Hosking and Saiving Receive 2008 Distinguished Faculty Award – Hobart and William Smith Colleges \
The HWS Update

Hosking and Saiving Receive 2008 Distinguished Faculty Award

On Saturday, March 29, the Alumni and Alumnae Associations jointly awarded the Distinguished Faculty Award (DFA) to William G. Hosking ’47, P’74, and Valerie C. Saiving. Established in 1990, the award has been given to more than 30 recipients. Children, parents and grandparents gathered at the Warren Hunting Smith Library for a warm and, at times, emotional ceremony honoring the two late faculty members.

The Library Atrium was transformed into a banquet hall for the occasion and the ceremonies commenced with cocktails and dinner, during which old friends caught up, laughed and shared a few of the countless memories of the two honorees.
After dinner, President Mark Gearan expressed joy in seeing so many alums return for what he called a “truly wonderful celebration for two very deserving recipients.”

The group then paraded through the library and up to the second floor to the DFA portrait gallery located at the top of the stairs. A brief welcome was given by Laurie Kerschner ’78 and Ken Spitzer ’55, co-chairs of the Distinguished Faculty Award Committee. They thanked the rest of the committee members—Elizabeth A. McNamara ’87, Richard S. Solomon ’75, P’10, Karin Richards Moore ’89 and Kenneth A. Carle ’82—for their dedication to the project.

The first award was presented by Joe Corcoran ’79 to his best friend, Bill I. Hosking ’74, William’s son. Born in 1921, William Hosking lived in Geneva almost his entire life. He attended Cortland St. School, then Geneva High, then Hobart College, where he graduated with a degree in economics in 1947. After receiving his M.S. from Cornell, Hosking returned to Geneva in 1949 to commence a teaching career which would span four decades.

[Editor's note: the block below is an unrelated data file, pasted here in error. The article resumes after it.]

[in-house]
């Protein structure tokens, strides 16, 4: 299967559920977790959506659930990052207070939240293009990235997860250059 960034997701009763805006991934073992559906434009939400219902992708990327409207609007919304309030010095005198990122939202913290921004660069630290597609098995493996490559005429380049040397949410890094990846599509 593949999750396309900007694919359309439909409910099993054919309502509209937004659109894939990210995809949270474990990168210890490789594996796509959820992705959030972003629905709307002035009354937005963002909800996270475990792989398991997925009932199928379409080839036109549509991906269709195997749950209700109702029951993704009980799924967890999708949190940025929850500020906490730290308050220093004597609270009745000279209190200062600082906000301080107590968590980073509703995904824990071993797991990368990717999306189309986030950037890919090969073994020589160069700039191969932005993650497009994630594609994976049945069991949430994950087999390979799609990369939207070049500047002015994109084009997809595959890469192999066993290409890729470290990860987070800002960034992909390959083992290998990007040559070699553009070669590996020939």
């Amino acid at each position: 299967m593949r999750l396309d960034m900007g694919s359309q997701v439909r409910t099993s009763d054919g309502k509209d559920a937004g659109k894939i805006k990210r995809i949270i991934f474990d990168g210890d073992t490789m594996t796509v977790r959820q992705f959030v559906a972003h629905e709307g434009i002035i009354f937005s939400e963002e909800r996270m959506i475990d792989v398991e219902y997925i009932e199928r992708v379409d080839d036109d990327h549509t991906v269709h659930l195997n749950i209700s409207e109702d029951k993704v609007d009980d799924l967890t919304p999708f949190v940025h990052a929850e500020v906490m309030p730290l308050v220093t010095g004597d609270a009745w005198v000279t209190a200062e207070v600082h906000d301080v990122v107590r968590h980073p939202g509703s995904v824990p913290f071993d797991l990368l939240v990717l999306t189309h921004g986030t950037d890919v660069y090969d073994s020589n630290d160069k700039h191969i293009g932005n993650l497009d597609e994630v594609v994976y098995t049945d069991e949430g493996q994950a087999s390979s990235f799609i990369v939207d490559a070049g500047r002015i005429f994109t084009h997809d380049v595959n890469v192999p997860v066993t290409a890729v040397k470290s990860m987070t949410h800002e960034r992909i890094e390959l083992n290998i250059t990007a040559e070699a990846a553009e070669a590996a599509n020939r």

Recalled as a “catalyst in enhancing the working relationship between the Colleges and the community of Geneva,” Hosking’s academic and civic contributions were broad-ranging and significant. He was chair of the economics department for several terms, and also served a term as president of the New York State Economics Association, collaborating with economics faculty from other colleges and universities in the state. Locally, he was a member of the Nester Hose Company (a volunteer fire company) and the Geneva Democratic Committee, and was also appointed vice president of the Geneva Savings Bank during the early 1960s. His other civic positions included chairman of the Zoning Board of Appeals in Geneva and councilman-at-large from 1963 to 1967. His career of service to his community culminated when he was elected mayor in 1971, serving until 1974.

Saiving’s award was presented by Elizabeth A. McNamara ’87, a former student, to Emily Gray, Saiving’s daughter. In an emotional and inspiring acceptance, Gray exclaimed proudly that “my mother was the dearest person I’ve ever known.” She was also “the most honest person imaginable,” according to Professor emeritus Marvin Bram.

In 1960, Saiving’s paper “The Human Situation: A Feminine View” was published in The Journal of Religion. A landmark in both feminism and religious studies, Saiving’s paper was the first to insert gender in the study of religion. Within two months of its publication, Time magazine ran a 700-word article on Saiving and her paper.

She was equally influential on campus. She was instrumental in the introduction of Eastern religions and Judaism into the religious studies curriculum and, in 1969, co-founded the Colleges’ Women’s Studies Program.

The DFA ceremony “is our way of recognizing and honoring those who were our mentors, who molded us and nurtured us during our intellectual awakening,” claimed the two councils in a Joint Resolution of the Honors Committees. “More than anything else during our college years, outstanding teachers made the experience so valuable, and we recognize these professors as worthy of particular distinction and honor.”